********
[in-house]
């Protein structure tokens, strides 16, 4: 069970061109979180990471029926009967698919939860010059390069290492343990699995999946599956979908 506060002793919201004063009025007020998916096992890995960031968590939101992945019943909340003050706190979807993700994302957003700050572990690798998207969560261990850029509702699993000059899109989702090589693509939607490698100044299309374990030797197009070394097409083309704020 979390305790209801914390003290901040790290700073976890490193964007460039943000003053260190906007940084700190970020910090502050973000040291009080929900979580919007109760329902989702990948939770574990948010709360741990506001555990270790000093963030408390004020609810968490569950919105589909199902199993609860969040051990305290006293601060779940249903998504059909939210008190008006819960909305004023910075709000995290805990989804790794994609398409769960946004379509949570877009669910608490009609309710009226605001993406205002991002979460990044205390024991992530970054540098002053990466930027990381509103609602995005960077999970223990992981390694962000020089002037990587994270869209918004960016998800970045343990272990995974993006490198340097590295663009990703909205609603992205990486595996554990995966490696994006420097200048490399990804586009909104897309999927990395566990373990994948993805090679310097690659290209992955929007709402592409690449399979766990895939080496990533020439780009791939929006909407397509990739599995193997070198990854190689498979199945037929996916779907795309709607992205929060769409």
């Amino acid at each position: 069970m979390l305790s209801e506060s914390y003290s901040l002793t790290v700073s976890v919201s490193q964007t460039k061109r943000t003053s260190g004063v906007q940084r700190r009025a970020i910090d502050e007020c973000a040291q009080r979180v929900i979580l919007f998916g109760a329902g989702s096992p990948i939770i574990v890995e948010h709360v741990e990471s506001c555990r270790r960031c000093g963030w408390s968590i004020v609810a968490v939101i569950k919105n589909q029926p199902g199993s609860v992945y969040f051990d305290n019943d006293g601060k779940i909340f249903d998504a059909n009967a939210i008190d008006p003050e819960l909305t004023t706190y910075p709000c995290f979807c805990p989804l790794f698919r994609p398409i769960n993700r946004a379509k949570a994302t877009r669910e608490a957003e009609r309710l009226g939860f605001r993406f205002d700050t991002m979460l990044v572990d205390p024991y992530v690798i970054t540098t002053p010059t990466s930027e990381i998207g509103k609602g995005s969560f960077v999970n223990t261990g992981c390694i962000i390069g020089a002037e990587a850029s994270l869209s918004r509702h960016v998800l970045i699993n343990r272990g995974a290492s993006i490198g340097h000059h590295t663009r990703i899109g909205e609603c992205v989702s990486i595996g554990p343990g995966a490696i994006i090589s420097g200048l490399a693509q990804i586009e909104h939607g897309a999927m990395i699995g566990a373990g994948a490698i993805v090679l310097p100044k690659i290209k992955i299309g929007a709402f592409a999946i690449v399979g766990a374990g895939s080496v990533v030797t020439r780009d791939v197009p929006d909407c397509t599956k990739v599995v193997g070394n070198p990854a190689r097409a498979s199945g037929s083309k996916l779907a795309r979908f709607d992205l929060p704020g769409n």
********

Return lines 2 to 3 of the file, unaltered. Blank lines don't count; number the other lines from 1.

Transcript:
């Protein structure tokens, strides 16, 4: 069970061109979180990471029926009967698919939860010059390069290492343990699995999946599956979908 506060002793919201004063009025007020998916096992890995960031968590939101992945019943909340003050706190979807993700994302957003700050572990690798998207969560261990850029509702699993000059899109989702090589693509939607490698100044299309374990030797197009070394097409083309704020 979390305790209801914390003290901040790290700073976890490193964007460039943000003053260190906007940084700190970020910090502050973000040291009080929900979580919007109760329902989702990948939770574990948010709360741990506001555990270790000093963030408390004020609810968490569950919105589909199902199993609860969040051990305290006293601060779940249903998504059909939210008190008006819960909305004023910075709000995290805990989804790794994609398409769960946004379509949570877009669910608490009609309710009226605001993406205002991002979460990044205390024991992530970054540098002053990466930027990381509103609602995005960077999970223990992981390694962000020089002037990587994270869209918004960016998800970045343990272990995974993006490198340097590295663009990703909205609603992205990486595996554990995966490696994006420097200048490399990804586009909104897309999927990395566990373990994948993805090679310097690659290209992955929007709402592409690449399979766990895939080496990533020439780009791939929006909407397509990739599995193997070198990854190689498979199945037929996916779907795309709607992205929060769409």
């Amino acid at each position: 069970m979390l305790s209801e506060s914390y003290s901040l002793t790290v700073s976890v919201s490193q964007t460039k061109r943000t003053s260190g004063v906007q940084r700190r009025a970020i910090d502050e007020c973000a040291q009080r979180v929900i979580l919007f998916g109760a329902g989702s096992p990948i939770i574990v890995e948010h709360v741990e990471s506001c555990r270790r960031c000093g963030w408390s968590i004020v609810a968490v939101i569950k919105n589909q029926p199902g199993s609860v992945y969040f051990d305290n019943d006293g601060k779940i909340f249903d998504a059909n009967a939210i008190d008006p003050e819960l909305t004023t706190y910075p709000c995290f979807c805990p989804l790794f698919r994609p398409i769960n993700r946004a379509k949570a994302t877009r669910e608490a957003e009609r309710l009226g939860f605001r993406f205002d700050t991002m979460l990044v572990d205390p024991y992530v690798i970054t540098t002053p010059t990466s930027e990381i998207g509103k609602g995005s969560f960077v999970n223990t261990g992981c390694i962000i390069g020089a002037e990587a850029s994270l869209s918004r509702h960016v998800l970045i699993n343990r272990g995974a290492s993006i490198g340097h000059h590295t663009r990703i899109g909205e609603c992205v989702s990486i595996g554990p343990g995966a490696i994006i090589s420097g200048l490399a693509q990804i586009e909104h939607g897309a999927m990395i699995g566990a373990g994948a490698i993805v090679l310097p100044k690659i290209k992955i299309g929007a709402f592409a999946i690449v399979g766990a374990g895939s080496v990533v030797t020439r780009d791939v197009p929006d909407c397509t599956k990739v599995v193997g070394n070198p990854a190689r097409a498979s199945g037929s083309k996916l779907a795309r979908f709607d992205l929060p704020g769409n």